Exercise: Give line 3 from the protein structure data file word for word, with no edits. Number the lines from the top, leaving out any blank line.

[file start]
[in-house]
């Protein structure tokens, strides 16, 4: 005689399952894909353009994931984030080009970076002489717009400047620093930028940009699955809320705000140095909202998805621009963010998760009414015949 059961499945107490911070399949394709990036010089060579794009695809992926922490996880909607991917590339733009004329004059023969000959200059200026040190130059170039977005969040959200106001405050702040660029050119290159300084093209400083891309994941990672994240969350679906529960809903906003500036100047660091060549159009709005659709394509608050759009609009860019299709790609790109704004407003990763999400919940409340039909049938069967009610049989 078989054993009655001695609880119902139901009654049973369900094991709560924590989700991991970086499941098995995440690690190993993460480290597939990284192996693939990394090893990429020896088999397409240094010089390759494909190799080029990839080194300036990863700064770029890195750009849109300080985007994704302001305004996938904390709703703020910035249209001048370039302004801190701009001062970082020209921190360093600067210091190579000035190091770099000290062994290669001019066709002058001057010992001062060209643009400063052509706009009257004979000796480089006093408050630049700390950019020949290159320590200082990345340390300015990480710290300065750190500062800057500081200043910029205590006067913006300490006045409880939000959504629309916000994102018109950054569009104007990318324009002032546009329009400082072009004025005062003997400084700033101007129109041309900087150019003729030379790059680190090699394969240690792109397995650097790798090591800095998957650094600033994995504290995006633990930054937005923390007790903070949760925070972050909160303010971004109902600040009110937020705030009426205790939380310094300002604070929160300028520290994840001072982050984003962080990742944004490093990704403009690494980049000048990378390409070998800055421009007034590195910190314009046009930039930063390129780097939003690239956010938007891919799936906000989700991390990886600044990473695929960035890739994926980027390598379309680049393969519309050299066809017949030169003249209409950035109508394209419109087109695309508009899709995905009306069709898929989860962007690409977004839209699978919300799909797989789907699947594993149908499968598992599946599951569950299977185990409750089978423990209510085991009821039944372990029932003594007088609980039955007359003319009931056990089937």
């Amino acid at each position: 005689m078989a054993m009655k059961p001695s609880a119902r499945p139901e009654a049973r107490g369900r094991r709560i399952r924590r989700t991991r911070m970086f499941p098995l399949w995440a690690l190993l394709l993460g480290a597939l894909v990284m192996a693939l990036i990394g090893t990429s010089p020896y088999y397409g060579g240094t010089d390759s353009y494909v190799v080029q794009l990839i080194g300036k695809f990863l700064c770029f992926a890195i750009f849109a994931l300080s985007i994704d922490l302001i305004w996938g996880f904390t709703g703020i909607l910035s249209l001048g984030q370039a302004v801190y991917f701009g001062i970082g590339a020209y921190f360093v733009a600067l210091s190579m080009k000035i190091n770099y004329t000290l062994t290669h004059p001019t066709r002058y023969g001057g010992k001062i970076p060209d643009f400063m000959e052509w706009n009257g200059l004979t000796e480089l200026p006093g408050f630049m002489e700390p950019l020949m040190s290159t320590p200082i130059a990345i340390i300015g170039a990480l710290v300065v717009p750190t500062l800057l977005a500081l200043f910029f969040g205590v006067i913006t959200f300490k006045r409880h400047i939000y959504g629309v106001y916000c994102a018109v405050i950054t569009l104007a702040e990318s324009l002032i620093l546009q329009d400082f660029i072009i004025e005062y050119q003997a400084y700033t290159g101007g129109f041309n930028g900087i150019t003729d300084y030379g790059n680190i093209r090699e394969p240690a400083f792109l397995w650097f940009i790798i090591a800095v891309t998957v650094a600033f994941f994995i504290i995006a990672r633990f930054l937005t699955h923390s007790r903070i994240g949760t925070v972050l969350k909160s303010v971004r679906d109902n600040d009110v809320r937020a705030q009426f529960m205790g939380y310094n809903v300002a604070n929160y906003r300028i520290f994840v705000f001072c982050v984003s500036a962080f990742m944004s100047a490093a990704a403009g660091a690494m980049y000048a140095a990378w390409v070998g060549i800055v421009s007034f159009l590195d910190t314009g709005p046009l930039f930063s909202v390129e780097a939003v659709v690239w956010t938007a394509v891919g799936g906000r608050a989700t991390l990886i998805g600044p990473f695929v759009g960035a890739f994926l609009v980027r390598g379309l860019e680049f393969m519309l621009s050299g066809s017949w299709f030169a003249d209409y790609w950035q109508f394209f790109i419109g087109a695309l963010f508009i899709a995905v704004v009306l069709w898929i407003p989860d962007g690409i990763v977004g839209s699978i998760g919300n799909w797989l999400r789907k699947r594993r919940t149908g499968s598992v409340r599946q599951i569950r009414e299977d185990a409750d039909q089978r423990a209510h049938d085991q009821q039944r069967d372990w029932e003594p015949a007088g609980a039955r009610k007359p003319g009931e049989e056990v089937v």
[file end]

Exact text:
């Amino acid at each position: 005689m078989a054993m009655k059961p001695s609880a119902r499945p139901e009654a049973r107490g369900r094991r709560i399952r924590r989700t991991r911070m970086f499941p098995l399949w995440a690690l190993l394709l993460g480290a597939l894909v990284m192996a693939l990036i990394g090893t990429s010089p020896y088999y397409g060579g240094t010089d390759s353009y494909v190799v080029q794009l990839i080194g300036k695809f990863l700064c770029f992926a890195i750009f849109a994931l300080s985007i994704d922490l302001i305004w996938g996880f904390t709703g703020i909607l910035s249209l001048g984030q370039a302004v801190y991917f701009g001062i970082g590339a020209y921190f360093v733009a600067l210091s190579m080009k000035i190091n770099y004329t000290l062994t290669h004059p001019t066709r002058y023969g001057g010992k001062i970076p060209d643009f400063m000959e052509w706009n009257g200059l004979t000796e480089l200026p006093g408050f630049m002489e700390p950019l020949m040190s290159t320590p200082i130059a990345i340390i300015g170039a990480l710290v300065v717009p750190t500062l800057l977005a500081l200043f910029f969040g205590v006067i913006t959200f300490k006045r409880h400047i939000y959504g629309v106001y916000c994102a018109v405050i950054t569009l104007a702040e990318s324009l002032i620093l546009q329009d400082f660029i072009i004025e005062y050119q003997a400084y700033t290159g101007g129109f041309n930028g900087i150019t003729d300084y030379g790059n680190i093209r090699e394969p240690a400083f792109l397995w650097f940009i790798i090591a800095v891309t998957v650094a600033f994941f994995i504290i995006a990672r633990f930054l937005t699955h923390s007790r903070i994240g949760t925070v972050l969350k909160s303010v971004r679906d109902n600040d009110v809320r937020a705030q009426f529960m205790g939380y310094n809903v300002a604070n929160y906003r300028i520290f994840v705000f001072c982050v984003s500036a962080f990742m944004s100047a490093a990704a403009g660091a690494m980049y000048a140095a990378w390409v070998g060549i800055v421009s007034f159009l590195d910190t314009g709005p046009l930039f930063s909202v390129e780097a939003v659709v690239w956010t938007a394509v891919g799936g906000r608050a989700t991390l990886i998805g600044p990473f695929v759009g960035a890739f994926l609009v980027r390598g379309l860019e680049f393969m519309l621009s050299g066809s017949w299709f030169a003249d209409y790609w950035q109508f394209f790109i419109g087109a695309l963010f508009i899709a995905v704004v009306l069709w898929i407003p989860d962007g690409i990763v977004g839209s699978i998760g919300n799909w797989l999400r789907k699947r594993r919940t149908g499968s598992v409340r599946q599951i569950r009414e299977d185990a409750d039909q089978r423990a209510h049938d085991q009821q039944r069967d372990w029932e003594p015949a007088g609980a039955r009610k007359p003319g009931e049989e056990v089937v």